impressions

A village lives its soul

The notion ‘art is for the elite’ was knocked down by 11 contemporary artists from across the country and the world who lived for a month with the villagers (May14-June14) at Gunehar, a village in Kangra district of Himachal Pradesh.

A village lives its soul

Vandana Shukla in gunehar (kangra)

The notion ‘art is for the elite’ was knocked down by 11 contemporary artists from across the country and the world who lived for a month with the villagers (May14-June14) at Gunehar, a village in Kangra district of Himachal Pradesh. Their art; integrated with the village ecology and its people, transformed the processes of creation and assimilation of art in public spaces — as we have known. Every nook and corner of the village — inhabited by the people of Gaddi tribe — bears distinct art installations the villagers protect as their own. 

Villagers revisited their forgotten associations something like this: The village square turned into graffiti square, done in Kangra miniature style, integrating village life motifs. The hidden unused spaces acquired something new to arouse interest; under-construction houses turned into installation spaces or multiplex cinema and a retaining wall turned into terracotta installation. Gaddi traditional attire — Launchadi -- forsaken in favour of salwar kameez, was revived by launching 17 Gaddi models on the village kachcha ramp, showcasing resplendence of this attire of rural origin, capable of posing challenge to the evening gowns sashayed at big shows. And a few villagers became a subject for serious cinema. 

A new trend

The unusual success of SA AS 2 (Shop Art Art Shop 2) project could usher in a new trend that brings art practices out of the confines of gallery space. The Shop Art project was initiated in 2013, by an Indo-German resident of the village, Frank Schlichtmann, who wanted to turn Gunehar as an alternative destination associated with arts and meaningful living rather than mass tourism. Tourists throng to Bir Billing, a well known paragliding destination, right ahead of Gunehar. The 4Tables project, of which SA AS is a part, includes many initiatives that aim at qualitative, non-destructive development of the village ecology.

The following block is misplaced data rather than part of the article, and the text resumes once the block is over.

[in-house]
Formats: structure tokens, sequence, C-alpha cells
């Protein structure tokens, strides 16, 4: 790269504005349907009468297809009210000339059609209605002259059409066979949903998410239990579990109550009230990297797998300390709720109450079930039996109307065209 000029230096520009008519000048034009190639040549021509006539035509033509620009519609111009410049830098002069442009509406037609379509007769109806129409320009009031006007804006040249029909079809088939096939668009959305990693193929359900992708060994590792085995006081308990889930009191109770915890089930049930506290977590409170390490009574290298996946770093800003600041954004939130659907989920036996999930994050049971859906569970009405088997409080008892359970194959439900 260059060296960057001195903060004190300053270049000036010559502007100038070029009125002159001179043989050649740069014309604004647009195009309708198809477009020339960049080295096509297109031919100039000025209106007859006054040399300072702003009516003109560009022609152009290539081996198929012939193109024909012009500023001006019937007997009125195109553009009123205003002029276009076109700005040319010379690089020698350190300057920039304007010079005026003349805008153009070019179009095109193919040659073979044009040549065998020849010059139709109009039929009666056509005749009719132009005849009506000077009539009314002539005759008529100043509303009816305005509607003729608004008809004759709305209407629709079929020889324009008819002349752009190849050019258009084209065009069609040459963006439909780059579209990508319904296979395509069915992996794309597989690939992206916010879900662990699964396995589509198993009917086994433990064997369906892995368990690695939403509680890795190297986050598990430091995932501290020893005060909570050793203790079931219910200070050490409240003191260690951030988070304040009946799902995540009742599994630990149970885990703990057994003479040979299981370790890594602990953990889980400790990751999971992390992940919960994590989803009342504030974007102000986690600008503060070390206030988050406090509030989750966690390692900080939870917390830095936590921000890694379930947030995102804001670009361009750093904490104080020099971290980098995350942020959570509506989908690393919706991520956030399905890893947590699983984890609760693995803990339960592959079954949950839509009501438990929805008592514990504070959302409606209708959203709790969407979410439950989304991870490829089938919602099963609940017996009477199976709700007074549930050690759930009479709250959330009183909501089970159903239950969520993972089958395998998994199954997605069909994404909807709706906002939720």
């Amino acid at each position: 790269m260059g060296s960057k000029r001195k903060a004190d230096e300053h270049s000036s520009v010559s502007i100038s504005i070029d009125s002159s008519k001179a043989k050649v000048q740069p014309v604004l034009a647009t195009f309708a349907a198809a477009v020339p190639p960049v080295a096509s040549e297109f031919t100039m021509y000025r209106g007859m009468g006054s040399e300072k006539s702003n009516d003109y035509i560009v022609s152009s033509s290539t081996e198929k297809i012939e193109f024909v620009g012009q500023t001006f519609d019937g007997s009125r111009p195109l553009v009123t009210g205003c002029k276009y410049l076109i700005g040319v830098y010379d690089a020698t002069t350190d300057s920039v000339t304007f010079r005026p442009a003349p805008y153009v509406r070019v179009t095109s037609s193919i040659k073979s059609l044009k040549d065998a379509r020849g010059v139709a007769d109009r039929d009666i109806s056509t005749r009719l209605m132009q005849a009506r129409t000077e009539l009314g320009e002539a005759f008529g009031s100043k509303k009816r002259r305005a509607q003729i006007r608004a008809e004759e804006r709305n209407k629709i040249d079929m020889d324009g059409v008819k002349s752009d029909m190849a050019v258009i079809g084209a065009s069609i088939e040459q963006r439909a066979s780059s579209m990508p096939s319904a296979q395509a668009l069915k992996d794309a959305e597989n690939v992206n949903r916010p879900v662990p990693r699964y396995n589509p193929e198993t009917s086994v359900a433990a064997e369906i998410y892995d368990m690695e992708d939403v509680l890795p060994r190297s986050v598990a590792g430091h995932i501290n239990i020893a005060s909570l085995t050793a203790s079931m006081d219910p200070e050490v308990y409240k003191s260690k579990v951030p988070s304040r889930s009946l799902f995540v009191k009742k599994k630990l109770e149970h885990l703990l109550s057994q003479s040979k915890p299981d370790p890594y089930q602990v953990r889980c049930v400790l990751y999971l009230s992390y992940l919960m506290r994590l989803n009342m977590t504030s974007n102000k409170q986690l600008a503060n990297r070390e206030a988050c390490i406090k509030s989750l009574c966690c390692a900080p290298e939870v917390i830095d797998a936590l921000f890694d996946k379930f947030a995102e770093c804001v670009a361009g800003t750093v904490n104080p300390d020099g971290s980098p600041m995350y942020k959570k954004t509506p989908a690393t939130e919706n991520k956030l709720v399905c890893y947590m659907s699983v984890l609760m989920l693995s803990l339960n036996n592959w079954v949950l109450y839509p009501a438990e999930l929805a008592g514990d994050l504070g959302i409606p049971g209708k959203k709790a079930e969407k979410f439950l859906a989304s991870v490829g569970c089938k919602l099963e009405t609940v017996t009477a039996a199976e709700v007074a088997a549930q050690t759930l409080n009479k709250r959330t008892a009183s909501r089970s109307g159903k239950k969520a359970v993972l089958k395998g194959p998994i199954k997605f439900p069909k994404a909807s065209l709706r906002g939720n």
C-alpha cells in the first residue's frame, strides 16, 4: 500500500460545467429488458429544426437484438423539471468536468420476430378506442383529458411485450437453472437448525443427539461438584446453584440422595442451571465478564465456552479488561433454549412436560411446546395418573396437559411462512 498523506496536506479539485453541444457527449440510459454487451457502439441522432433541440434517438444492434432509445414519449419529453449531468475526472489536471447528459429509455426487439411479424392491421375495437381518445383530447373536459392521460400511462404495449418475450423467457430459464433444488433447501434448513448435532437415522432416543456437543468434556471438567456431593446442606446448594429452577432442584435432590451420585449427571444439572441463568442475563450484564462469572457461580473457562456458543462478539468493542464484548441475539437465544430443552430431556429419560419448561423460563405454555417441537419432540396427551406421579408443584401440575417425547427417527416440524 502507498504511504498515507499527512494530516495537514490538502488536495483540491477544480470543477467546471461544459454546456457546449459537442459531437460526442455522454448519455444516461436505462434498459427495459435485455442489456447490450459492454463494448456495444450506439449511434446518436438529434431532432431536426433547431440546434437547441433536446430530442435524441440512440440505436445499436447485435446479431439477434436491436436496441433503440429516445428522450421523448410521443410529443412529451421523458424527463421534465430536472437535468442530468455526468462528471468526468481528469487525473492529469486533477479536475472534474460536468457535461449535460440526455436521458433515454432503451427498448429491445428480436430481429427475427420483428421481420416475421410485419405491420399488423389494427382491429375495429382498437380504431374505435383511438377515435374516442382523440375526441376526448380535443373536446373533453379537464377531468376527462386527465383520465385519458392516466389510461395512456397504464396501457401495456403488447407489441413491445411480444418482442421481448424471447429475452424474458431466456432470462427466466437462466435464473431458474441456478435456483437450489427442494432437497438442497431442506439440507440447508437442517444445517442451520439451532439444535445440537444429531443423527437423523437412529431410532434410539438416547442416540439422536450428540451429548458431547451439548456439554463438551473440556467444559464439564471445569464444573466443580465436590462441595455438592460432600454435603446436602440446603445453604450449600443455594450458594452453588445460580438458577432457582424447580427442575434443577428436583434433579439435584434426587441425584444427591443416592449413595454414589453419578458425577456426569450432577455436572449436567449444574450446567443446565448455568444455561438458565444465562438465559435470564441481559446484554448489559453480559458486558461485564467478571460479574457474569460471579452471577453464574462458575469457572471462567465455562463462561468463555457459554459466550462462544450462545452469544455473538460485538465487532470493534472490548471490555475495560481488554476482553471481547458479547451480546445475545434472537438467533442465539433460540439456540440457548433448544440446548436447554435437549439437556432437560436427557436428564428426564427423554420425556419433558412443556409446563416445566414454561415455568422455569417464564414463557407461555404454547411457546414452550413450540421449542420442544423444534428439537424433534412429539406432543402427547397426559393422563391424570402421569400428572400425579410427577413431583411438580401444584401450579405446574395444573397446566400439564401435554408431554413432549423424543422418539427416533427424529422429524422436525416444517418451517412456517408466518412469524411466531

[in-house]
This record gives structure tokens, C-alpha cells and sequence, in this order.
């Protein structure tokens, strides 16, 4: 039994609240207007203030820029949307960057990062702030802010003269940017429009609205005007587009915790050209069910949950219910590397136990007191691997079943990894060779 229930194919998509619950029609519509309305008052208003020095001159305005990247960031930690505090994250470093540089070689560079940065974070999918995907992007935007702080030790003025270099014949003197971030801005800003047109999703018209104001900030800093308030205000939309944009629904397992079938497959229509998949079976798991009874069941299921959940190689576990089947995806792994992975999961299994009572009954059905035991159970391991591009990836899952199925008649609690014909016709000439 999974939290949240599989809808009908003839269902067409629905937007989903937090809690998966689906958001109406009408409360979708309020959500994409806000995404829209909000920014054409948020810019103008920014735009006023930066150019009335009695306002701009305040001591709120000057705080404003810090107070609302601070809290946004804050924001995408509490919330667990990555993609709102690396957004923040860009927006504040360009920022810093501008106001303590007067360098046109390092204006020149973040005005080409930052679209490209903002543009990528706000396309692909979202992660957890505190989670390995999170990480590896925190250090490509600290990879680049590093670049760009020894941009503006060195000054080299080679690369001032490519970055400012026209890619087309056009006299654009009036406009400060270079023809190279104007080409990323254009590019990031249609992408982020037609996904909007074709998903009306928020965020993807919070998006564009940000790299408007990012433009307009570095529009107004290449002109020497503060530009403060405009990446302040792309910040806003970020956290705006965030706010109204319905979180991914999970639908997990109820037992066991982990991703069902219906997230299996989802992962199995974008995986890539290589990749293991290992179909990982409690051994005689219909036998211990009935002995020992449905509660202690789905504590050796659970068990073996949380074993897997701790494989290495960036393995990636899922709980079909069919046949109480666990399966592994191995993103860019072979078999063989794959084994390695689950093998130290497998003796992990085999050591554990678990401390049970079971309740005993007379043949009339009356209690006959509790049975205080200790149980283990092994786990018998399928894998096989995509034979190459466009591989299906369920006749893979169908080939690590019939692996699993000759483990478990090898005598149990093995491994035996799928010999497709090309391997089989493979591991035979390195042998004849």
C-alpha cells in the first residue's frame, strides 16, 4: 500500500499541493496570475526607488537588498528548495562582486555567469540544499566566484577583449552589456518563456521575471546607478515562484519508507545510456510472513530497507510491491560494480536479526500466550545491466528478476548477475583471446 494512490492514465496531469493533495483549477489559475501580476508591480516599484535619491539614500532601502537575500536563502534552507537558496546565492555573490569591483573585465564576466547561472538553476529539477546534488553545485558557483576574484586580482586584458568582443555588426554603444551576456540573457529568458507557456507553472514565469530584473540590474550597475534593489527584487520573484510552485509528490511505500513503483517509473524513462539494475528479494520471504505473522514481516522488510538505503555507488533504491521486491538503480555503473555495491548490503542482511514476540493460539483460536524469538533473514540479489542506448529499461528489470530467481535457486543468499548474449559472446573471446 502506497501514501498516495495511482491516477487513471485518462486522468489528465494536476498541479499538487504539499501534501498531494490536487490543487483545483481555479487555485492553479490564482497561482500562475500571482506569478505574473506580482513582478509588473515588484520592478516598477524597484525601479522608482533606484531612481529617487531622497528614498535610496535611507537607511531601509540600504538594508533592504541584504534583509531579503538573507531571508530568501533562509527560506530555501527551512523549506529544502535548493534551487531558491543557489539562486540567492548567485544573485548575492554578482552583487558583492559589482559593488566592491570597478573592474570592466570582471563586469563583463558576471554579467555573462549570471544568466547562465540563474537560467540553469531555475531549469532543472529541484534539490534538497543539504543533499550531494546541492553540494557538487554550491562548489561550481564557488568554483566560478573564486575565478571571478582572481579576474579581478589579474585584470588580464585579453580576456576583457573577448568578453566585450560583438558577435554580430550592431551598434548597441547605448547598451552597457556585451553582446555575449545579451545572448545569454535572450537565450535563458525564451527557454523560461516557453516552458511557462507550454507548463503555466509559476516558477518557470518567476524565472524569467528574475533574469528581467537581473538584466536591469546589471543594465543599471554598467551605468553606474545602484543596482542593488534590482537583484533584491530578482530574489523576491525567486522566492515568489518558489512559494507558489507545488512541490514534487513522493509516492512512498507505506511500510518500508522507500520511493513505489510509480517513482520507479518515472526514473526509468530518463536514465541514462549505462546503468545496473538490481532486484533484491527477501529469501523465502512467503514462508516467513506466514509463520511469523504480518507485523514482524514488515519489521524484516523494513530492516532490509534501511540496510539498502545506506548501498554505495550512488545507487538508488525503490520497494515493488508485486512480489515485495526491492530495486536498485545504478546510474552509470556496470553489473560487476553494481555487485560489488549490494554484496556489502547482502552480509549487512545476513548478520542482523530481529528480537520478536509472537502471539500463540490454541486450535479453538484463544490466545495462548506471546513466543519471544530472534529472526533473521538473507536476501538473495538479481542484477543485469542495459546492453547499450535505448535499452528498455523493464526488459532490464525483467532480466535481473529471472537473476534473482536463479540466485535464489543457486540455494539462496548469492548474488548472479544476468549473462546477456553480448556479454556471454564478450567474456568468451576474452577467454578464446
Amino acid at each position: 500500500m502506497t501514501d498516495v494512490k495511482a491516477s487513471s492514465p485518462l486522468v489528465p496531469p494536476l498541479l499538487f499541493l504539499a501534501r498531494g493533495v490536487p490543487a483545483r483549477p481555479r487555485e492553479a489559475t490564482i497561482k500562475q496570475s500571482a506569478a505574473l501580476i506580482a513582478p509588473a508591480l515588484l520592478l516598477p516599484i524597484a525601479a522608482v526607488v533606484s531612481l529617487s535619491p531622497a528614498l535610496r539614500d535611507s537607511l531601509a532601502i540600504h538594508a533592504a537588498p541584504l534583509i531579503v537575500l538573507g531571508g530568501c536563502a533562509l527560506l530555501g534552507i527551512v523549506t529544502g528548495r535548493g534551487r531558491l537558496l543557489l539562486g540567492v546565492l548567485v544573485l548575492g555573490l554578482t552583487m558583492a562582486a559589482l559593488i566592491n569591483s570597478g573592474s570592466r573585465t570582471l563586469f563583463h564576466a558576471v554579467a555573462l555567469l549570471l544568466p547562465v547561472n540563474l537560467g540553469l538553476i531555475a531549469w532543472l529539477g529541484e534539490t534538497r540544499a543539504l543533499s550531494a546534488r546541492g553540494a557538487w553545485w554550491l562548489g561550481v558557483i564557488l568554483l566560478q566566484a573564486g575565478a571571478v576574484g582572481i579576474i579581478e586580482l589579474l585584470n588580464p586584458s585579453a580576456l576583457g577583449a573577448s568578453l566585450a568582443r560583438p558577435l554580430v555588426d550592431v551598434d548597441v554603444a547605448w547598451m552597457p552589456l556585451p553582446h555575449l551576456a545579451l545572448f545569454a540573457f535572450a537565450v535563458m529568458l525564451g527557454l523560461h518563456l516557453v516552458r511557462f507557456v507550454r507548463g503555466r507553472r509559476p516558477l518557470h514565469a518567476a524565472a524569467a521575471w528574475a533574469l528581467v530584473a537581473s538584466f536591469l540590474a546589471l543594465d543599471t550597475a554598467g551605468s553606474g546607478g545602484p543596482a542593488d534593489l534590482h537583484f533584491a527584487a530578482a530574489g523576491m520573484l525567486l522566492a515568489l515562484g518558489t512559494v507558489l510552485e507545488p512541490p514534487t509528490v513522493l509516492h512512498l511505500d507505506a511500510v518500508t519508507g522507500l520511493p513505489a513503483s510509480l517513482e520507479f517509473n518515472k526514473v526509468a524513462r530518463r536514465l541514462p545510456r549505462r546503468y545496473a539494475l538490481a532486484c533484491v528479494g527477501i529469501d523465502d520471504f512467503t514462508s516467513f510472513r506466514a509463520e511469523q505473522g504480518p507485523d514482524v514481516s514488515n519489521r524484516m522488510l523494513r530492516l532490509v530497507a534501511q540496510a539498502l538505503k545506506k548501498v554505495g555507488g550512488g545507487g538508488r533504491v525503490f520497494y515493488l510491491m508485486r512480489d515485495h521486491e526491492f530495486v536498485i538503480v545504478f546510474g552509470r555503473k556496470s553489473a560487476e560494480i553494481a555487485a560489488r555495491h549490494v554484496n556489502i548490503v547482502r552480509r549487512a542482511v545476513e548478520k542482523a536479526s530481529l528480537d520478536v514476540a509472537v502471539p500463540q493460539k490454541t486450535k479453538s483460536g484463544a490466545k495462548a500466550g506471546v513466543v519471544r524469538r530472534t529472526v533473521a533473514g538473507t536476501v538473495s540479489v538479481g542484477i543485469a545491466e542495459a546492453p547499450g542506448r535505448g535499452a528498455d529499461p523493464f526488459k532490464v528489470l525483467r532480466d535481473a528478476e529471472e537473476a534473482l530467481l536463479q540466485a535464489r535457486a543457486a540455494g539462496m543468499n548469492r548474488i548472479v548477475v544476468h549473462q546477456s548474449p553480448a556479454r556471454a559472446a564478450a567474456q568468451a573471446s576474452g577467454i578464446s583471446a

Gunehar was once a prominent economic hub on the trans-Himalaya caravan route. Now, economically marginalized, many shops remain shut in anticipation of economic prosperity. Schlichtmann turned these shops and desolate spaces into ‘ArtShops’ to give development an alternative interpretation. After the success of SA AS in 2013, this year he collaborated with Ketna Patel and Puneet Kaushik, well-known artists. All the 11 artists had to live in the village for a month, use materials and themes that integrate with village life and the villagers. The project was partially crowd-funded in the absence of sponsors.

Rema Kumar, a Delhi based textile and fashion designer, used skills of Nirmala Devi, the sole seamstress who knew how to stitch Lauchandi, to integrate contemporary with the traditional. Suman, used her skills of weaving on khaddi (handloom) to produce shawls that can be draped like ponchos. Pooja, who joined in the stitching, found a mentor in Rema; she aspires to open a boutique instead of applying for a government job.